1. Read the "Nutri- Case" about Liz described below.
I used to think of my peanut allergy as no big deal, but ever since my experience at that restaurant last year, I've been pretty obsessive about it. For months afterward, I refused to eat anything that I hadn't prepared myself. I do eat out now, but always insist that the chef prepare my food personally, with clean utensils, and I avoid most desserts. They're just too risky. Shopping is a lot harder, too, because I have to check every label. The worst, though, is eating at my friends' houses. I have to ask them, "Do you keep peanuts or peanut butter in your house?" Some of them are really sympathetic, but others look at me as if I'm a hypochondriac! I wish I could think of something to say to them to make them understand that this isn't something I have any control over.
What could Liz say in response to friends who don't understand the cause and seriousness of her food allergy? Do you think it would help Liz to share her fears with her doctor and to discuss possible strategies? If so, why? What are some possible strategies for Liz to utilize? In addition to shopping, dining out, and eating at friends' houses, what other situations might require Liz to be cautious about her food choices?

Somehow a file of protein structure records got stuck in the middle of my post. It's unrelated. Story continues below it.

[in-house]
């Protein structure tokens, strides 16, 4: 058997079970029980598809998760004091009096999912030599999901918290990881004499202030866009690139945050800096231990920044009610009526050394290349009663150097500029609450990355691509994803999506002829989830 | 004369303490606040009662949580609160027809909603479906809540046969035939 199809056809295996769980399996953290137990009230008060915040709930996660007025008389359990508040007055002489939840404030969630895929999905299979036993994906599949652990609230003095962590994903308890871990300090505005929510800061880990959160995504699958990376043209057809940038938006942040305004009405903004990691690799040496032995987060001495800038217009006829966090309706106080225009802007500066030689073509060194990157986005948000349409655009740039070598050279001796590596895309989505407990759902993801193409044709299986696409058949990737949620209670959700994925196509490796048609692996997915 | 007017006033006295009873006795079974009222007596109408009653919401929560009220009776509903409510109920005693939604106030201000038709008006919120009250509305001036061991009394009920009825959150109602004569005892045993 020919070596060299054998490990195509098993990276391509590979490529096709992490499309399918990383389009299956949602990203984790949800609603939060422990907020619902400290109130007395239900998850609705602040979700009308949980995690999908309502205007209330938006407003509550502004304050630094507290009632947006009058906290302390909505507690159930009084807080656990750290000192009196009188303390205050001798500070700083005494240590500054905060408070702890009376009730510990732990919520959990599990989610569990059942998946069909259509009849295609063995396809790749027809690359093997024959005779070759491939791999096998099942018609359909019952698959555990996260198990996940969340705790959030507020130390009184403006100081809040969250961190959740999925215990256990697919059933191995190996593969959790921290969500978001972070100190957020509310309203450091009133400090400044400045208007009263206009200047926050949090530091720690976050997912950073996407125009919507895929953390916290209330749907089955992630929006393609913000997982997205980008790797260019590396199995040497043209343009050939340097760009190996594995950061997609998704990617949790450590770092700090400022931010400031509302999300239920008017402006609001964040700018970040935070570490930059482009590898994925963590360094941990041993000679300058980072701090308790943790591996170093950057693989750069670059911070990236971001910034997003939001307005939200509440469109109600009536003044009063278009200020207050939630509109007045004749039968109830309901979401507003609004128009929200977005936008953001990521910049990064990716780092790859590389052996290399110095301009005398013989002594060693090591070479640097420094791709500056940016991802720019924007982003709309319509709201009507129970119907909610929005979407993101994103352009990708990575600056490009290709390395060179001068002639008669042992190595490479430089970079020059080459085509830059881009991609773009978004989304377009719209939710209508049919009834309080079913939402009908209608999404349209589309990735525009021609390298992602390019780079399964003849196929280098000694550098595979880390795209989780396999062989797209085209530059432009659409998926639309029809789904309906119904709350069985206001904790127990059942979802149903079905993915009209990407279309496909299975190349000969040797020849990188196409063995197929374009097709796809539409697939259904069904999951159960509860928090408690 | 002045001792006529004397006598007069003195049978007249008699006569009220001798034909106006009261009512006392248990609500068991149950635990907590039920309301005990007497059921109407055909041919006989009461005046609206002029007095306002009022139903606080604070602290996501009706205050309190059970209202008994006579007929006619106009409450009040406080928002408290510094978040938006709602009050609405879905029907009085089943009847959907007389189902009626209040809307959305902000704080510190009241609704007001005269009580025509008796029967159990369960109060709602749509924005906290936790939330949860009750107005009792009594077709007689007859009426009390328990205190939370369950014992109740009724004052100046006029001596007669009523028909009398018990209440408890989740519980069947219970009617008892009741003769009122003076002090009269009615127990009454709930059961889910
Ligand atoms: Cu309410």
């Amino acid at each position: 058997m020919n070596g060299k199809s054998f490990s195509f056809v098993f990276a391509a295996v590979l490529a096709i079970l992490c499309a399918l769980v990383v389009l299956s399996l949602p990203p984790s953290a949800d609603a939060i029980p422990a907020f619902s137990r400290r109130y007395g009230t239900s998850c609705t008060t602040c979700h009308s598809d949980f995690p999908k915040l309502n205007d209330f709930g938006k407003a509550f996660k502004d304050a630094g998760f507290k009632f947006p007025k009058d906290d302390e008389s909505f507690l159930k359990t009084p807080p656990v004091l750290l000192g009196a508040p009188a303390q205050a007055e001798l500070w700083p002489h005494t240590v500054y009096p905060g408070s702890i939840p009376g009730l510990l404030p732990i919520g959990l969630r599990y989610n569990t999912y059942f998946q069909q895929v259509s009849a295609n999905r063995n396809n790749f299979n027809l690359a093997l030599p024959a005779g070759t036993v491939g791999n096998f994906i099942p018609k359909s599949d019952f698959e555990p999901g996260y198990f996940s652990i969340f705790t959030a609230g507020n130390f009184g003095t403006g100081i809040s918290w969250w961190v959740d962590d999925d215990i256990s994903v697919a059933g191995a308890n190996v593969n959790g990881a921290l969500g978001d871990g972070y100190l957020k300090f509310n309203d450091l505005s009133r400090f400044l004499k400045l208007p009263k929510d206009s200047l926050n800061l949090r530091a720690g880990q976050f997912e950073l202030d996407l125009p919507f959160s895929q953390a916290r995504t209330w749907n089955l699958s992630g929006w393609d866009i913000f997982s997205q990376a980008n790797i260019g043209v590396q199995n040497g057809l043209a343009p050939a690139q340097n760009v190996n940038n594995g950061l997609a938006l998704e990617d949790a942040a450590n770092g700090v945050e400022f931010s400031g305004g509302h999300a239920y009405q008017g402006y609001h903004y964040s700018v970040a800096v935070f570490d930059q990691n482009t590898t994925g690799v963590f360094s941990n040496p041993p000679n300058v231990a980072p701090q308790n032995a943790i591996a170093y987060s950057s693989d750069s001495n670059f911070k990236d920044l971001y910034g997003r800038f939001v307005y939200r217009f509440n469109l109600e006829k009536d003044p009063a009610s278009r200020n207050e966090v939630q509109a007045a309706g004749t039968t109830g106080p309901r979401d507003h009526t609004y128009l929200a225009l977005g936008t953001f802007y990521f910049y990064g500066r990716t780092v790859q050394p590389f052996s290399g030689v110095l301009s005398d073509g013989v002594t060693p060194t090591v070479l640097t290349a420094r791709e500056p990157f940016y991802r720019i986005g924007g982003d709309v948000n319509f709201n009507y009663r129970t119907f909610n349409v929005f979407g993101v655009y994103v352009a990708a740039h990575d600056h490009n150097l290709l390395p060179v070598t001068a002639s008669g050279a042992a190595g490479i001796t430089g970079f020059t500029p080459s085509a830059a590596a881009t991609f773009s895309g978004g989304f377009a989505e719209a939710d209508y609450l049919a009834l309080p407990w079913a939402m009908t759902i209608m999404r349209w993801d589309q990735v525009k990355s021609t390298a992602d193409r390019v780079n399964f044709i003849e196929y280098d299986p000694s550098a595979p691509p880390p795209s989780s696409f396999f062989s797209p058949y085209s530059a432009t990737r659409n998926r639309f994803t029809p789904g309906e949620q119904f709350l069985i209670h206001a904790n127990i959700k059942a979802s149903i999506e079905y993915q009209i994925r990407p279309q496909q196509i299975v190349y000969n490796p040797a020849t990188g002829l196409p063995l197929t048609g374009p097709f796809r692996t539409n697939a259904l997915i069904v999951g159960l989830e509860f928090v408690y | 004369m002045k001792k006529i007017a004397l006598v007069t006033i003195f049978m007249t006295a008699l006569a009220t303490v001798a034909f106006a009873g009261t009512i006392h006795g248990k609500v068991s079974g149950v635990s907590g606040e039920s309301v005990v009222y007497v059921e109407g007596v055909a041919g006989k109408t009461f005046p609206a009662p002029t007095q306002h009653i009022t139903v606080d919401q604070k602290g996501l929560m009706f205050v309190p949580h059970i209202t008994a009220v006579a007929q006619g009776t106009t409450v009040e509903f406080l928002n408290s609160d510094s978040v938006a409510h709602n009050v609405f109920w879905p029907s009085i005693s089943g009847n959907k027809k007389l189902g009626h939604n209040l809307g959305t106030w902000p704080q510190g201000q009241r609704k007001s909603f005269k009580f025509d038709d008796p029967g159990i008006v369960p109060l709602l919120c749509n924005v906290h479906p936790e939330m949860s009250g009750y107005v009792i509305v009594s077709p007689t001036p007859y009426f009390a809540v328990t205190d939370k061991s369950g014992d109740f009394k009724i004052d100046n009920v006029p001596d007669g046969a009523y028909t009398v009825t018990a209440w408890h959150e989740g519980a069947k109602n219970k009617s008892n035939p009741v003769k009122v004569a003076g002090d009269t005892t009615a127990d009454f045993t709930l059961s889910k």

2. Amber, like many Americans, is overweight. After years of dieting and losing weight and then gaining it back again, she is now more than 40 pounds overweight. She can't figure out why it is so hard for her to lose weight and keep it off.
She decides that something must be wrong with her to be such a dieting failure. Maybe she has an abnormal metabolism, or maybe she just doesn't have sufficient willpower. She feels tired most of the time and has very little energy.
She is very busy with two kids and has a demanding job as an elementary school teacher. She tries to cook healthy meals for her family but is often too tired and stressed to bother, so she stops to get fast food on her way home. To make matters worse, her 7-year-old son recently came home from school and said the kids were teasing him for being fat. Amber decides that it is time to make some major changes for the entire family, but she really doesn't know where to start. She hopes that she can help her son by finding a diet that works for him. A further issue that complicates Amber's circumstance is the fact that her husband doesn't have a weight problem, which she must take into account when considering any changes in family meal planning or lifestyle.
She decides to do something she's never before thought necessary -- she makes an appointment with a Registered Dietitian.
Which of Amber's challenges to weight loss do you think the RD should prioritize first, second, third? Discuss how and why each challenge is meaningful. Given her challenges, what advice and strategies do you think the RD will offer Amber? If Amber chose to take only one piece of the RD's advice, which piece (or what change) do you think would be most beneficial to Amber?
3. Discuss prevention of eating disorders... what needs to change in our society? In our families? In the sporting world? In schools? Etc. What is the best way to go about make these changes and why?